Parenting in the age of social media comes with a set of challenges previous generations never had to deal with. Don’t have a social media faux pas—learn how to parent in the age of Snapchat and Instagram with advice from local expert Robert Torres, chief technology officer at Stockton Unified School District.
Q: Should you ‘follow’ your children on social media?
A: Yes absolutely, this lets them know you will be monitoring their activities on social media for chats, pictures, videos, playing games, etc. Besides, there are dangers with the power of social media applications and the use of GPS tracking technology built-in that, if turned on, allows friends and followers to know your location.
Q: What rules should you have in place for posting photos of your kids on your own social media?
A: Keep it to a minimum and appropriate content in the event someone tries to share your photos with someone else intentionally or accidentally. Make sure your privacy settings on your social media applications are set to private and model good behavior on your own social media accounts.
Q: What is an appropriate age to have a social media account?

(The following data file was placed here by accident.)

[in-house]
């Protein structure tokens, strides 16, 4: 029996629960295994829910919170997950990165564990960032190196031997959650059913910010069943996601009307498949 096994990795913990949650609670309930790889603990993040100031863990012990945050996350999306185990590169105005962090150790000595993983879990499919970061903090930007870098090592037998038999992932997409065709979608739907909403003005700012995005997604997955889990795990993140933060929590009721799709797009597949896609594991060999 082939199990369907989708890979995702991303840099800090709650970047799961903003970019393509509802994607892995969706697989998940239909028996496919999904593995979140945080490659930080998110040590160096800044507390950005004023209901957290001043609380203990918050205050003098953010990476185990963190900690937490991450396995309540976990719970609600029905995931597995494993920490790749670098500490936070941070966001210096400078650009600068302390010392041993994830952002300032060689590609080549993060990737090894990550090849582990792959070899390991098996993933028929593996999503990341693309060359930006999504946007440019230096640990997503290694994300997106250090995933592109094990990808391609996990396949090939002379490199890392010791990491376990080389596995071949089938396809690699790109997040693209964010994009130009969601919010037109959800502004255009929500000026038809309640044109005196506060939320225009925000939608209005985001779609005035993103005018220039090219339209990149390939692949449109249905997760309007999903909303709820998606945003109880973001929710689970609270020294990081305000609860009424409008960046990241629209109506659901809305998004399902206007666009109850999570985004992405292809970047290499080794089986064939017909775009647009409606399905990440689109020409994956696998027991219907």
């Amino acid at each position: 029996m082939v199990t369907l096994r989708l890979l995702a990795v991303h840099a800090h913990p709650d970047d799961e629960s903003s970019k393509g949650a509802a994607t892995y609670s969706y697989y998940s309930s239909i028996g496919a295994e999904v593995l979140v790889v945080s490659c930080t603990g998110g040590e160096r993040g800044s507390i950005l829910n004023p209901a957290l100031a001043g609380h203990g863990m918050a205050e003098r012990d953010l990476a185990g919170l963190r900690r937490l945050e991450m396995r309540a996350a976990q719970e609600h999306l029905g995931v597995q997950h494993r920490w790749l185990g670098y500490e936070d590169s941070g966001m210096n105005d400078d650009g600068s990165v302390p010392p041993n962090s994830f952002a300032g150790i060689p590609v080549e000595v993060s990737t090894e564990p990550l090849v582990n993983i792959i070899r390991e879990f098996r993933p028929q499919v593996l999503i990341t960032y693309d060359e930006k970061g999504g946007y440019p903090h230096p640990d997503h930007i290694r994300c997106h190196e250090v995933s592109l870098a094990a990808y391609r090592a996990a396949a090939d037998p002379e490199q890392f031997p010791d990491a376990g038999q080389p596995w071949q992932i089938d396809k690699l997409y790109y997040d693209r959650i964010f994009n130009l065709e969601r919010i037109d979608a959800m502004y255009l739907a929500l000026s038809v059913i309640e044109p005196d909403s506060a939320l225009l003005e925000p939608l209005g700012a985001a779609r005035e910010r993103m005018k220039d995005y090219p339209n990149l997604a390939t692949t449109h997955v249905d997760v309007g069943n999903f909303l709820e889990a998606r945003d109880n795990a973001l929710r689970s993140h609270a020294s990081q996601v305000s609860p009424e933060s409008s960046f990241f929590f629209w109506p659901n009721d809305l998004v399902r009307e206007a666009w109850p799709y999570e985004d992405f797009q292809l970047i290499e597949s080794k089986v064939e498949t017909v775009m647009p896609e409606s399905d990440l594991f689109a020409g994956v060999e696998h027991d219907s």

A: If you follow the guidelines and age restrictions on most of the popular social media applications, the minimum age is 13 years old. Before granting permission, do some research on the internet to see what guidelines you, as a parent, should be providing kids before they create their first account. This is also a perfect time to let them know they must share their account information with you and that you will be monitoring their activities.
Q: How much monitoring should you do of your child’s accounts and “friends?”
A: If your child uses social media often, your frequency should become regular to check their activities. An easy way to do this is have your child accept you as a friend or follow them on their social media to see what is being shared or posted. In the best case scenario you should become familiar with the popular social media applications (Snapchat, Instagram, Twitter, and Facebook) and learn how to use them so you can verify your child’s activities by asking for their mobile device and reviewing their online activities for yourself.